Uncategorized

Guest post: Being alone together; Solidarity and grad school life

This post is by Joy Shand.

I started my day the way I start most of my days: staring blearily at my phone, turning off my alarm, and taking several minutes to gaze at the patchy light coming in through my bedroom window. The yellow curtain makes me feel hopeful – Spring is properly on its way now. I wonder why I continue to bother with my alarm, since I have nowhere to be and nothing to do but be at home. I remind myself that even though waking naturally feels better, sleeping late does not. I once again conclude that it’s better to stick with my alarm.

I dreamt last night I had finished a new chapter of my thesis. Only 28 pages, but still.

As a graduate student, I’ve been alone for what seems like forever. Long before lockdown proper, I worked from home or from the library, reading and writing, hoping that at some point I might make contact with peers I’m familiar with. Some days I did more sleeping and less reading, or more Netflix watching than writing. Some days I didn’t do any “real work” at all, allowing myself to bedistracted by my job, friends, volunteer work, hobbies. Frequently those were the days when I was overwhelmed with anxiety, thesis notes floating in the back of my brain, an ever-present tension. Occasionally, I would have a Very Productive Day(!), and spend the following days and weeks marveling at it, aching as I tried to replicate the magic. I plodded on, working in parallel to many other people and with no one else at all.

And then, the COVID-19 pandemic came to Nova Scotia, and we all went into lockdown. With all the changes that have occurred over the past weeks, I can’t help but think to myself: what does social isolation mean when you’re already deeply isolated?

In Canada, the pandemic has dramatically reshaped public life, as we make a collective effort to flatten the curve and slow the spread of Coronavirus. The people around me are feeling the effects of working from home, where the workday loses its structure, and where their attention is constantly pulled in multiple different directions. They feel the strain of distance, of isolation, and they miss the people they usually spend time with. And yet, as a grad student, things aren’t actually all that different for me. I have lived in this (more or less) solitary mode for months.

The small differences that I do feel in my work life intrigue me. In a way, social isolation has been easier for me – not only because there isn’t much of an adjustment, but because we’re now isolated together. I have found a solidarity during the pandemic that startles me whenever I stop to think about it. My roommates work from home now, so I have new officemates. There are often people reaching out to check in, say hi, and have a chat about how things are going. How are you coping? Working from home is hard, isn’t it! So many distractions. It’s okay if you aren’t being 100% productive all the time though, we’re all just doing our best. I stop to think about how our world might be different if we employed this kind of generous dialogue always, rather than reserving it for times of crisis.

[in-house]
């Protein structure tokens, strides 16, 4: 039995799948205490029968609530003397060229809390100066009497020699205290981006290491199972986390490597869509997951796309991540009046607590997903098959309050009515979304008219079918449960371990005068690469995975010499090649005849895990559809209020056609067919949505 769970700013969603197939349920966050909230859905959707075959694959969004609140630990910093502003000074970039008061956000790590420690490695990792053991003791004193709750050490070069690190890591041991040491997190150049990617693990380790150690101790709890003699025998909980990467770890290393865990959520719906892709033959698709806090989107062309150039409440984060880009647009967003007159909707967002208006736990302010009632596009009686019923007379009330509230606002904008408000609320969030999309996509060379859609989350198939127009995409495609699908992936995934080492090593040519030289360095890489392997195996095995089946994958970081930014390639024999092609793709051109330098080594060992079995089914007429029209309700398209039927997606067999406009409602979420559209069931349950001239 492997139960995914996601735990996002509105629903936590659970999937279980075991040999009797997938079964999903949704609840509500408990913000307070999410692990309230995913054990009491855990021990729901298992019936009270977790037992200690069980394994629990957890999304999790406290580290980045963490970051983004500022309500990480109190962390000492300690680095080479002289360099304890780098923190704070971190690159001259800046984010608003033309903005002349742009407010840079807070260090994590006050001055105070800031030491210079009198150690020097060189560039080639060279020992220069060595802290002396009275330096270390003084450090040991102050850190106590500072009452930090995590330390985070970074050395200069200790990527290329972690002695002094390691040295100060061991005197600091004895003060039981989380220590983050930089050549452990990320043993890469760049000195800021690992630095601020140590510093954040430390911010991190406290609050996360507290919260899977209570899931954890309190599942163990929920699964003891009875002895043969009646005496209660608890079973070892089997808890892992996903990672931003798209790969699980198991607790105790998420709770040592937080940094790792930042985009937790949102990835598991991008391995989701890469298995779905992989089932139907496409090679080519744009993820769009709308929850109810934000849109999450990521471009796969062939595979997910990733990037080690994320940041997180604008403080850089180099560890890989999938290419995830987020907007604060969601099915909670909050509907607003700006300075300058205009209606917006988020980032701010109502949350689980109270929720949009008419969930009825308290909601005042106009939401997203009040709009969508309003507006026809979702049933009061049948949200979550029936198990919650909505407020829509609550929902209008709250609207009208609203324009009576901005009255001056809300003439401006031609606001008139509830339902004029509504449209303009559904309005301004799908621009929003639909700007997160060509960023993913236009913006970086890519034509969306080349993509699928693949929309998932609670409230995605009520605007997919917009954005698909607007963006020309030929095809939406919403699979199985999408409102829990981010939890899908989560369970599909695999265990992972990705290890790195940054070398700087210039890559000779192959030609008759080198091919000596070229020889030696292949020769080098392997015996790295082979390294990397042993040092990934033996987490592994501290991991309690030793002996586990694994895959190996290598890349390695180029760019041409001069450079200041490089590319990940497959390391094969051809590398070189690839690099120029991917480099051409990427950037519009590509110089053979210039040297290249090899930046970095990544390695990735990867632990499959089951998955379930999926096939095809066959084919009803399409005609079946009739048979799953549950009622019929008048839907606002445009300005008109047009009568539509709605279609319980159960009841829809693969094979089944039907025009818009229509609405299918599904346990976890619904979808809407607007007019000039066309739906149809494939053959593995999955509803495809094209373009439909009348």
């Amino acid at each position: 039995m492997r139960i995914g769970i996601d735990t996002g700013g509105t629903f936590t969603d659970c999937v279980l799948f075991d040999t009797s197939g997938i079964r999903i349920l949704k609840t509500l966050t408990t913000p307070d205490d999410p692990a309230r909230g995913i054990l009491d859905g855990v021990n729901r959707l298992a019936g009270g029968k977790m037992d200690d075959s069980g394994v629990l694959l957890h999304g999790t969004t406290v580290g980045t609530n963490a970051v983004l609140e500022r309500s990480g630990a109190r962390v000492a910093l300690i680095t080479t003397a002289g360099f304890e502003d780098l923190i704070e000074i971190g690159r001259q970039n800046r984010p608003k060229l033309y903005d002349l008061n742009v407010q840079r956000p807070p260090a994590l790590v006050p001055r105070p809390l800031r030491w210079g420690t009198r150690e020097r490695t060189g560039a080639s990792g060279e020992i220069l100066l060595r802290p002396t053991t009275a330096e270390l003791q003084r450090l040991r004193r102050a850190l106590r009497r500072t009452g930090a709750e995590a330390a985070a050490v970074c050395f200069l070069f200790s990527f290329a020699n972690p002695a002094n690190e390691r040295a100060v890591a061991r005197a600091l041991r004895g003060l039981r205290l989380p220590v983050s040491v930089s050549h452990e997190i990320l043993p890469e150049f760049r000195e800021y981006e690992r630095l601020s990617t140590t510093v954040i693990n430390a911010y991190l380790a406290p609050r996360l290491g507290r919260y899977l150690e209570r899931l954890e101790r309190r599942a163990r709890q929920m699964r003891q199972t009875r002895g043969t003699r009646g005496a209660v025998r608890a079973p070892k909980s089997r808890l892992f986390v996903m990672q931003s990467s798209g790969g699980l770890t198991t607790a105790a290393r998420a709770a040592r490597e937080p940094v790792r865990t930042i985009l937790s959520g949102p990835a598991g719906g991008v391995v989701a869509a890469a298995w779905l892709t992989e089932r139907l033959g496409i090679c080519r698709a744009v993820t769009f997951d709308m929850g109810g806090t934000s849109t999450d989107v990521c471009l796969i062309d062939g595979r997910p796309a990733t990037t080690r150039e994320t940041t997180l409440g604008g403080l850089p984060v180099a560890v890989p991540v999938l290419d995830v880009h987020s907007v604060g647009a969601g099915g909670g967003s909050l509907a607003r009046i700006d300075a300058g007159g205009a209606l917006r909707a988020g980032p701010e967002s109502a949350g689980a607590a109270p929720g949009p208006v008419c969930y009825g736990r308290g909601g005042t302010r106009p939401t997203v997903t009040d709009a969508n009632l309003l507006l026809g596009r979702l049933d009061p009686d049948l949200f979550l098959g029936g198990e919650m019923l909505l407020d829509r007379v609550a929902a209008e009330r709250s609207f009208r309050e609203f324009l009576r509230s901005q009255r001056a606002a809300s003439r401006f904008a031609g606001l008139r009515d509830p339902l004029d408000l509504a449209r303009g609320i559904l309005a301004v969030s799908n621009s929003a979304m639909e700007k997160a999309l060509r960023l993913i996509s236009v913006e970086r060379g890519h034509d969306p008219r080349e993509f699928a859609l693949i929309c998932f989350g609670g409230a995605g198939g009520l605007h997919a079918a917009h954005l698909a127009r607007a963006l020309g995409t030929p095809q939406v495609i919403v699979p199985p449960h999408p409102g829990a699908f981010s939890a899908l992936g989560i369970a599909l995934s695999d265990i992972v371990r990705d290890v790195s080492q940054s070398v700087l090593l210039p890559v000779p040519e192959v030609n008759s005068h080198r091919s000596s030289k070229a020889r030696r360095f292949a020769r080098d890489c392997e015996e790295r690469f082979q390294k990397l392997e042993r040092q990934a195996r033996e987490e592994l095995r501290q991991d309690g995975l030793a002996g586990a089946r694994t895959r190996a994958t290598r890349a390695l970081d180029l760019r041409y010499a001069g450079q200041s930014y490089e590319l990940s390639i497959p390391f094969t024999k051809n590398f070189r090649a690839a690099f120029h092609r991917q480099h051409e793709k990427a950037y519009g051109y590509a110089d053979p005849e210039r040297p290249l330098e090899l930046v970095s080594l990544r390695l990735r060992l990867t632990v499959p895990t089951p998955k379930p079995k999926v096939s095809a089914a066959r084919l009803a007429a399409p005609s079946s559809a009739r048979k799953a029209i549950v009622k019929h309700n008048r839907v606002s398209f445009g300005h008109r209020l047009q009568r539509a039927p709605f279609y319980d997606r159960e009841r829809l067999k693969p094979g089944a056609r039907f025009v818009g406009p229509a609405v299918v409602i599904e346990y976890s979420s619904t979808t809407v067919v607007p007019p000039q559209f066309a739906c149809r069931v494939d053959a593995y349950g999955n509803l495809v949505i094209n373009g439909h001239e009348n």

As the number of COVID-19 patients in Canada increases, it seems that our understanding of community is tested. Yet, I observe myself and the people around me drawing new strength from small and simple acts of caretaking, in the service of our neighbours, friends, and family. We feel ourselves building resilience as we reach out (virtually) to hold one another. As a society, it feels like we fear for each other in a way we didn’t think we remembered how to.

I worry about whether this new sensibility of care for each other will last, or if I’ll soon be alone again. It’s a very curious kind of feeling – but then, so much of what I feel right now is just plain odd. It’s been about two years since I’ve seen the people in my graduate cohort, with a couple of exceptions, and most of the people in my program have graduated and moved on. It sometimes feels like the year we spent in class was time that I imagined. The land I inhabit now is one of paper, ink, keyboards. It is my own little thought experiment, a brainchild that I grow and tend to, an island of evidence and arguments mixed with the occasional dream.

Perhaps in the After Times, when the pandemic has ended, we will see each other more fully. Maybe we’ll demand less and check in more – allow productivity to look like lots of different things, or even to not matter at all.

I gaze at the patchy light and the yellow curtain makes me feel hopeful. Spring is properly on its way.

 

Joy Shand

Joy Shand is a Master’s candidate in the History Department at Dalhousie University, where her thesis research focuses on the public discourse surrounding immigration to Nova Scotia at the time of Confederation (1862-70), and the construction of institutionalized settlement programs in Canada. Outside of grad school, she is an engaged political activist, a crafter, and a lover of great books. She currently lives in Dartmouth, Nova Scotia (Punamu’kwati’jk).

guest post · health · mental health · Uncategorized

Guest post: Feeling Certain: Optimization culture, Productivity, the Pandemic, and Me

This post is by Katie Clarke.

We like answers and our brains like shortcuts. Especially right now, as everything seems indeterminate, unanswerable and interminable. Brain shortcuts, known in Psychology terms as “heuristics,” allow us to function despite the constant influx of stimuli to our five senses, not to mention the additional emotional reflexes that accompany these inputs. Heuristics help pare down and sort information that’s useful to us and keep the information that keeps us safe, happy, and healthy.